Inspelningsdatum: 12 november 2022
Publiceringsdatum: 27 november 2022
Programledare är Jan Ainali.
Interview with Siebrand Mazeland, one of the organizers of the mini hackathon in Utrecht 12 November.
Here is the presentation from the showcase.
What kind of background do you need or what aspirations do you need?
Yeah, so I think the most important character trait is curiosity.
This is a special episode of Wikipediapodden. We're at the Mini Hackathon in Utrecht in the Netherlands and I'm here with Siebrand Mazeland, one of the organizers. Hello Siebrand.
So the Mini Hackathon, what is that?
It's an event for a small group of people. Most of them are from the Netherlands. We have a very small budget. We have a little bit of travel budget. It was earmarked to only allow people to travel by train. So people could get compensated up to 100 euros also from abroad if they traveled in by train, which is something for example Timo did. Our goal is to bring people with development background or development aspirations together here. We capped the number of attendees around 30 and we just want to spend the day with like-minded people, deepening people's expertise. And there was a little bit of presentation of what kinds of projects people were working on in the beginning.
Was there anything that specifically caught your mind, oh that looks interesting?
I often hear the word OpenRefine. I know very little about it. So at one point in my life I want to try and know more about it. I don't know if that's going to be today.
Usually in hackathons there's a showcase in the end so you see what everyone has been working on. This is not going to be the case today. What's the plan?
The plan is that that is going to happen during WikiConNL, which is held next week, Saturday. I think that's the 19th of November. We are going to have between 125 and 175 people there. And we're going to share what we did during this technical event there.
Are you hacking anything yourself?
Yes, but unfortunately it's not Wikimedia related. I'm an organizer today, so I'm trying to make sure that everyone who is here and who is on topic is having a good time.
If people are curious about the project, will there be some sort of page or place where the things will be shared so they can go look for it?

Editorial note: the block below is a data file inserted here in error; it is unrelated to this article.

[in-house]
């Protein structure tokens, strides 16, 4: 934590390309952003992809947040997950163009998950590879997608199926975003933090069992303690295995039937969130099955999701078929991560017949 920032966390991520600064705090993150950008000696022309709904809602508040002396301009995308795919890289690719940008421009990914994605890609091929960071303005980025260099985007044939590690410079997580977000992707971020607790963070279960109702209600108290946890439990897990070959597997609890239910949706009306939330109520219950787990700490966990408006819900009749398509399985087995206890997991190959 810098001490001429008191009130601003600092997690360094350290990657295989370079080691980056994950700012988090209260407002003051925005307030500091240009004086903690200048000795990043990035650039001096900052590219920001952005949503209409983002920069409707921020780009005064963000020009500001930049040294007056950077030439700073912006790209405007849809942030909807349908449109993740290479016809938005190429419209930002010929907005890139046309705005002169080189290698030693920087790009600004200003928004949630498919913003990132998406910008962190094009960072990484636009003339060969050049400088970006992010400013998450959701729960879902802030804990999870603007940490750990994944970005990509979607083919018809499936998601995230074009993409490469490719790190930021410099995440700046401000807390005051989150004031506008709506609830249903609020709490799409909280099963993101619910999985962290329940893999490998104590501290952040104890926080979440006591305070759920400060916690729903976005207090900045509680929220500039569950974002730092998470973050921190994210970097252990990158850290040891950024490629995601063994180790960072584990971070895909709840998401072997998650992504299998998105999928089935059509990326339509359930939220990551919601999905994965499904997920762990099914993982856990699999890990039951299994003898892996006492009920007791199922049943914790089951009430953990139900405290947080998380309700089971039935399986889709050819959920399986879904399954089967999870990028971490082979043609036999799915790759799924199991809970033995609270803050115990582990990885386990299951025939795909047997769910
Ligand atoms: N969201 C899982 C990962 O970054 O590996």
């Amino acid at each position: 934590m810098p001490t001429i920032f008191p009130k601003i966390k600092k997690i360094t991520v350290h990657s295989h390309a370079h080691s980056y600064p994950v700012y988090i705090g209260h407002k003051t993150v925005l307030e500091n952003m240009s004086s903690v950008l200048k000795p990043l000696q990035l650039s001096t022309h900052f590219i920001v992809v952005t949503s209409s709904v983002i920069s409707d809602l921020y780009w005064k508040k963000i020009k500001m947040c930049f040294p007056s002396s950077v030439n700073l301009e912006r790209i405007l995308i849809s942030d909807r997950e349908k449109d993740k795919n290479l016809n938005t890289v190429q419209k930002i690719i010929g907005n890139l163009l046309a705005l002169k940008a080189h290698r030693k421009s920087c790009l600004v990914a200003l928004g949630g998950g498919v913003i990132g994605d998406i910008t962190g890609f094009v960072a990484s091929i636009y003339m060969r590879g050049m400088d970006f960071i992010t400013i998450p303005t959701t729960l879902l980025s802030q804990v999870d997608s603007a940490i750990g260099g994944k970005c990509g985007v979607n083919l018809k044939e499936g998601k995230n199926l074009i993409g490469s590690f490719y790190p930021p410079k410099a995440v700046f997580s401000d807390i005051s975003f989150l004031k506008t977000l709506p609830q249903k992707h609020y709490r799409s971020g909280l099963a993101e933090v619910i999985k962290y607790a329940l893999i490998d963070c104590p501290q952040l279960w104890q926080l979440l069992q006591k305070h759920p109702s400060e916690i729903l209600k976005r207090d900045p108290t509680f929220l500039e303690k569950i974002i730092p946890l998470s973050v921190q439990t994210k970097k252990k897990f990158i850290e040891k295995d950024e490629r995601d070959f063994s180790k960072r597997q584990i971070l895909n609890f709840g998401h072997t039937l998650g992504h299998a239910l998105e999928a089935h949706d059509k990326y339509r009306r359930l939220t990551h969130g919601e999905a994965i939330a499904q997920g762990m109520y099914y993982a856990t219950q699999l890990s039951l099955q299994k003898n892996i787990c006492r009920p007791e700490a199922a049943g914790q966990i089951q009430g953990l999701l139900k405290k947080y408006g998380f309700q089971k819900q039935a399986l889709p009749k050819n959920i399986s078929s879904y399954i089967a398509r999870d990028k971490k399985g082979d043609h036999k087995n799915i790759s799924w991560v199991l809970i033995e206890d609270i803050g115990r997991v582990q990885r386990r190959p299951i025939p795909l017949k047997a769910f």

That's a good question. I don't think we have discussed that yet, but I think your question deserves an answer. I think we're going to make sure that something's going to happen. If you look for the hackathon on the Dutch Wikimedia chapter pages, then there will be a link to the results and the projects there.
All right. I'll make sure to put that into the shownotes.
Yes. And for people who are curious about hackathons, what kind of background do you need or what aspirations do you need?
I think the most important character trait is curiosity. You need to be curious about what's behind the facade. For Wikipedia, that is a front that shows you information and images and organized in paragraphs, etc. But there's a heap of complexity behind it and behind that there's another layer of complexity. And you don't have to go and dig to the deepest level immediately, but you can go there in steps. An easy gateway drug for people is something like pywikipediabot, which is a tool that allows you to increase the number of edits that you make based on, well, whatever pattern that you identify. From there, you can go and write your own bots. Or if you are into programming or want to go into programming, you can have a look at the PHP code that the Mediawiki software is written in. You can also start working on Wikidata things. You can get involved in defining what kinds of properties are in wiki data or what objects look like. Talk about that with people. There's a lot of expertise here and there are a lot of other people that are curious. And that curiosity often leads to unexpected outcomes that are positive to the movement as a whole. In my opinion, I always use these physical events to create relationships. And those relationships can then be deepened in an online context. So the output of events that we call hackathons, in my opinion, should be that people get to know each other better, want to do things together, and reap the benefits of that later. The outcome doesn't come that quickly. It's an investment.
Yes. And you have been organizing hackathons in the Wikimedia movement for a long time in many different sizes. Is there some sort of general tips for organizers, aspirational hackathon organizers that you would like to share?
Yes. Just do it. Don't make a big deal of it. You can put five people in a room, give them something to drink, tea, coffee, give them a pizza, give them candy or carrots. It doesn't matter. The worst is to not do it because you think it's complicated. Failing leads to improvement. Yeah, I think that's it. And from there you can grow. But don't look at it as something that's complicated. If you don't know how to do it for 100 people, start with five.
All right. Excellent tips. Thank you, Siebrand.
That was Siebrand Mazeland, one of the organizers of the mini hackathon. You'll find some of the links that we mentioned in the show notes. On our website you'll also find more English episodes under the tag English. You can even subscribe on that. And with that I thank Siebrand, Husky, Multichill and Spinster for organizing the mini hackathon. Bye.